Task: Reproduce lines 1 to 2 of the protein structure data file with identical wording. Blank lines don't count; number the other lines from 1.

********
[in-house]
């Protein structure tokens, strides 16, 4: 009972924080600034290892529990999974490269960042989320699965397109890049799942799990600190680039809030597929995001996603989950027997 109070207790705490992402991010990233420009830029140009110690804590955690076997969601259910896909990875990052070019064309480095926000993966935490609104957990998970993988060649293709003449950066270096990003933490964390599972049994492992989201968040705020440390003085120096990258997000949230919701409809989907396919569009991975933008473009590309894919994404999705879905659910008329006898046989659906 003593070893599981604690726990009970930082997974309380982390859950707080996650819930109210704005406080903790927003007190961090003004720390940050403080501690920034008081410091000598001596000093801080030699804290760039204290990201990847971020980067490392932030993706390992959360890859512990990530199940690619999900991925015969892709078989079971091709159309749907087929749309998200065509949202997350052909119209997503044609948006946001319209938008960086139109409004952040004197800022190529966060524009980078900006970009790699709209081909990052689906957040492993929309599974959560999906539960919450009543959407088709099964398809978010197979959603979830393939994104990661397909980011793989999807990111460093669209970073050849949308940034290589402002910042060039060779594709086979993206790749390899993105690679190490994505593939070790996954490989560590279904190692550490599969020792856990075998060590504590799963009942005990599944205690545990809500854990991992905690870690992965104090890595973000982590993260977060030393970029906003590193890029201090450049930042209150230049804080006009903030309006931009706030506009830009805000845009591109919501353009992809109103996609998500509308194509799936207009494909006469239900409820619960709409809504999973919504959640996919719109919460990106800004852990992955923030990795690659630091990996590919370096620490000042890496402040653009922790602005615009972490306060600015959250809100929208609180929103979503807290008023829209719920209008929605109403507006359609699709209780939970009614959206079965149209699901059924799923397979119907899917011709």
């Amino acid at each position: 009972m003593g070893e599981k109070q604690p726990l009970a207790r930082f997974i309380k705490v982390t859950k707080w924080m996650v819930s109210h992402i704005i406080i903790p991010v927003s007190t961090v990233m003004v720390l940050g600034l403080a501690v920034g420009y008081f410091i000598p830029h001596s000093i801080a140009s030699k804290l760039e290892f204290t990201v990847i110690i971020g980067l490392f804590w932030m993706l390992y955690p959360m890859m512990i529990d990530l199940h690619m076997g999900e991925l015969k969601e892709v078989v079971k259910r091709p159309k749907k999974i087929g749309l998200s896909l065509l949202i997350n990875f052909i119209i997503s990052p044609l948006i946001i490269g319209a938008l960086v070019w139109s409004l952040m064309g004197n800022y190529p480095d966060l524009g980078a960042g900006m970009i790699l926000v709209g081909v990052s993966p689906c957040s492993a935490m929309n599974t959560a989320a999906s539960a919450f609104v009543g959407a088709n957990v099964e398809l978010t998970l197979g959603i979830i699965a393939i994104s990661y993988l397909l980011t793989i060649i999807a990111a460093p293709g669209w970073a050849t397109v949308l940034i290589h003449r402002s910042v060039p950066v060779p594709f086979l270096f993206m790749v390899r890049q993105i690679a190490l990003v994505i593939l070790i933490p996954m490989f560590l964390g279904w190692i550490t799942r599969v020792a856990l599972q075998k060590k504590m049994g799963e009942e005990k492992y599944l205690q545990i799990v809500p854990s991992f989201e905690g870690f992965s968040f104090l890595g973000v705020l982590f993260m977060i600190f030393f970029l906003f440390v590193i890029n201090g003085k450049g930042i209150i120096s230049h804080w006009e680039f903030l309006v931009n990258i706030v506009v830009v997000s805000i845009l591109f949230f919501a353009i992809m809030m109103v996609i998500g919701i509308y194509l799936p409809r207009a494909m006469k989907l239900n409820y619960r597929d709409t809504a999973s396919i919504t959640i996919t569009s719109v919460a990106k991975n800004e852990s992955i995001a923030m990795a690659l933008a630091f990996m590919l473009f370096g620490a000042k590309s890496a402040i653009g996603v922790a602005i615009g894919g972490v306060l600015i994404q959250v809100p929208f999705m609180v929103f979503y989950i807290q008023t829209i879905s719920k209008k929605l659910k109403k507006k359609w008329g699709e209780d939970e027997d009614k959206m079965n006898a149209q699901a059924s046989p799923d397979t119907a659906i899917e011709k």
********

[in-house]
């Protein structure tokens, strides 16, 4: 009972924080600034290892529990999974490269960042989320699965397109890049799942799990600190680039809030597929995001996603989950027997 109070207790705490992402991010990233420009830029140009110690804590955690076997969601259910896909990875990052070019064309480095926000993966935490609104957990998970993988060649293709003449950066270096990003933490964390599972049994492992989201968040705020440390003085120096990258997000949230919701409809989907396919569009991975933008473009590309894919994404999705879905659910008329006898046989659906 003593070893599981604690726990009970930082997974309380982390859950707080996650819930109210704005406080903790927003007190961090003004720390940050403080501690920034008081410091000598001596000093801080030699804290760039204290990201990847971020980067490392932030993706390992959360890859512990990530199940690619999900991925015969892709078989079971091709159309749907087929749309998200065509949202997350052909119209997503044609948006946001319209938008960086139109409004952040004197800022190529966060524009980078900006970009790699709209081909990052689906957040492993929309599974959560999906539960919450009543959407088709099964398809978010197979959603979830393939994104990661397909980011793989999807990111460093669209970073050849949308940034290589402002910042060039060779594709086979993206790749390899993105690679190490994505593939070790996954490989560590279904190692550490599969020792856990075998060590504590799963009942005990599944205690545990809500854990991992905690870690992965104090890595973000982590993260977060030393970029906003590193890029201090450049930042209150230049804080006009903030309006931009706030506009830009805000845009591109919501353009992809109103996609998500509308194509799936207009494909006469239900409820619960709409809504999973919504959640996919719109919460990106800004852990992955923030990795690659630091990996590919370096620490000042890496402040653009922790602005615009972490306060600015959250809100929208609180929103979503807290008023829209719920209008929605109403507006359609699709209780939970009614959206079965149209699901059924799923397979119907899917011709």